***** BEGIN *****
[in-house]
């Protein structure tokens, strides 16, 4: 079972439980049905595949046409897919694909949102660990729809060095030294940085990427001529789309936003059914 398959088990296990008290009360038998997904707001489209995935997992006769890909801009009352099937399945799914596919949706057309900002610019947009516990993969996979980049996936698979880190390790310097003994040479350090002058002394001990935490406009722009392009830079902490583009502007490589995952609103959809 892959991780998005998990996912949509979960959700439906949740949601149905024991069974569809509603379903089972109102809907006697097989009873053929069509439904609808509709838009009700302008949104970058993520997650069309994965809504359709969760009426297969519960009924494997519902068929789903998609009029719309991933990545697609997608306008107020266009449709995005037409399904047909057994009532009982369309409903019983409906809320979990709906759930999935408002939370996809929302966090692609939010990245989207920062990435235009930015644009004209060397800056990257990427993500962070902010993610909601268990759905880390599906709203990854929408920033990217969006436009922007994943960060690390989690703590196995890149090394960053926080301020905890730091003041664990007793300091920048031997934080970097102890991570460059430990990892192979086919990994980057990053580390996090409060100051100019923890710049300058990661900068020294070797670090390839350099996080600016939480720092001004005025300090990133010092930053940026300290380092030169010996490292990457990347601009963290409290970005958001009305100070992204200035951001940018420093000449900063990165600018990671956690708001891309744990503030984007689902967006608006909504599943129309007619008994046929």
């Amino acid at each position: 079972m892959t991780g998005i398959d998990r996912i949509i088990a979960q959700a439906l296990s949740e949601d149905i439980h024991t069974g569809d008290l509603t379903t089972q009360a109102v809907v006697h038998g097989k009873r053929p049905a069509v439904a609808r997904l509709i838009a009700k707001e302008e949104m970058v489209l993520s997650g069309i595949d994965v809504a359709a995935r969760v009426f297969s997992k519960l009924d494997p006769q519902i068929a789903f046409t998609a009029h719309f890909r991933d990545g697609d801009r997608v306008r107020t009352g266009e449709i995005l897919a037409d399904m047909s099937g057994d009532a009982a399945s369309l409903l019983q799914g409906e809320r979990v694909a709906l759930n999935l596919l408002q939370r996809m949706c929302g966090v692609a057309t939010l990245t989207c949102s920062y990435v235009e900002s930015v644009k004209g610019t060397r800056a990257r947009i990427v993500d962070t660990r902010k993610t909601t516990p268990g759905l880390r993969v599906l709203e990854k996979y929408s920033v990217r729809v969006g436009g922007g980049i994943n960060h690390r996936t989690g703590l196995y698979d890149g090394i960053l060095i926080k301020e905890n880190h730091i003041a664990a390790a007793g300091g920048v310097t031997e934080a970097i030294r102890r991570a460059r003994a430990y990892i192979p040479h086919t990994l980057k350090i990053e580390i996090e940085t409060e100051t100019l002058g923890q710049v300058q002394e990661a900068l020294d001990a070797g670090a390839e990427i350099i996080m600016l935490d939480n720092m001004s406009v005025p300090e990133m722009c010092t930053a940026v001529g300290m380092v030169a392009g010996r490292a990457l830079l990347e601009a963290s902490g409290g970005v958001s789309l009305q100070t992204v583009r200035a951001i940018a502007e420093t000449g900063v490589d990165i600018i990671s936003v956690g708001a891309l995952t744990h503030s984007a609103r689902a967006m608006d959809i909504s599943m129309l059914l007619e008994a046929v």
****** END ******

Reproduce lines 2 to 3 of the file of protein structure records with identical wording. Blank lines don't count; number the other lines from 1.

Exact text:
């Protein structure tokens, strides 16, 4: 079972439980049905595949046409897919694909949102660990729809060095030294940085990427001529789309936003059914 398959088990296990008290009360038998997904707001489209995935997992006769890909801009009352099937399945799914596919949706057309900002610019947009516990993969996979980049996936698979880190390790310097003994040479350090002058002394001990935490406009722009392009830079902490583009502007490589995952609103959809 892959991780998005998990996912949509979960959700439906949740949601149905024991069974569809509603379903089972109102809907006697097989009873053929069509439904609808509709838009009700302008949104970058993520997650069309994965809504359709969760009426297969519960009924494997519902068929789903998609009029719309991933990545697609997608306008107020266009449709995005037409399904047909057994009532009982369309409903019983409906809320979990709906759930999935408002939370996809929302966090692609939010990245989207920062990435235009930015644009004209060397800056990257990427993500962070902010993610909601268990759905880390599906709203990854929408920033990217969006436009922007994943960060690390989690703590196995890149090394960053926080301020905890730091003041664990007793300091920048031997934080970097102890991570460059430990990892192979086919990994980057990053580390996090409060100051100019923890710049300058990661900068020294070797670090390839350099996080600016939480720092001004005025300090990133010092930053940026300290380092030169010996490292990457990347601009963290409290970005958001009305100070992204200035951001940018420093000449900063990165600018990671956690708001891309744990503030984007689902967006608006909504599943129309007619008994046929």
């Amino acid at each position: 079972m892959t991780g998005i398959d998990r996912i949509i088990a979960q959700a439906l296990s949740e949601d149905i439980h024991t069974g569809d008290l509603t379903t089972q009360a109102v809907v006697h038998g097989k009873r053929p049905a069509v439904a609808r997904l509709i838009a009700k707001e302008e949104m970058v489209l993520s997650g069309i595949d994965v809504a359709a995935r969760v009426f297969s997992k519960l009924d494997p006769q519902i068929a789903f046409t998609a009029h719309f890909r991933d990545g697609d801009r997608v306008r107020t009352g266009e449709i995005l897919a037409d399904m047909s099937g057994d009532a009982a399945s369309l409903l019983q799914g409906e809320r979990v694909a709906l759930n999935l596919l408002q939370r996809m949706c929302g966090v692609a057309t939010l990245t989207c949102s920062y990435v235009e900002s930015v644009k004209g610019t060397r800056a990257r947009i990427v993500d962070t660990r902010k993610t909601t516990p268990g759905l880390r993969v599906l709203e990854k996979y929408s920033v990217r729809v969006g436009g922007g980049i994943n960060h690390r996936t989690g703590l196995y698979d890149g090394i960053l060095i926080k301020e905890n880190h730091i003041a664990a390790a007793g300091g920048v310097t031997e934080a970097i030294r102890r991570a460059r003994a430990y990892i192979p040479h086919t990994l980057k350090i990053e580390i996090e940085t409060e100051t100019l002058g923890q710049v300058q002394e990661a900068l020294d001990a070797g670090a390839e990427i350099i996080m600016l935490d939480n720092m001004s406009v005025p300090e990133m722009c010092t930053a940026v001529g300290m380092v030169a392009g010996r490292a990457l830079l990347e601009a963290s902490g409290g970005v958001s789309l009305q100070t992204v583009r200035a951001i940018a502007e420093t000449g900063v490589d990165i600018i990671s936003v956690g708001a891309l995952t744990h503030s984007a609103r689902a967006m608006d959809i909504s599943m129309l059914l007619e008994a046929v």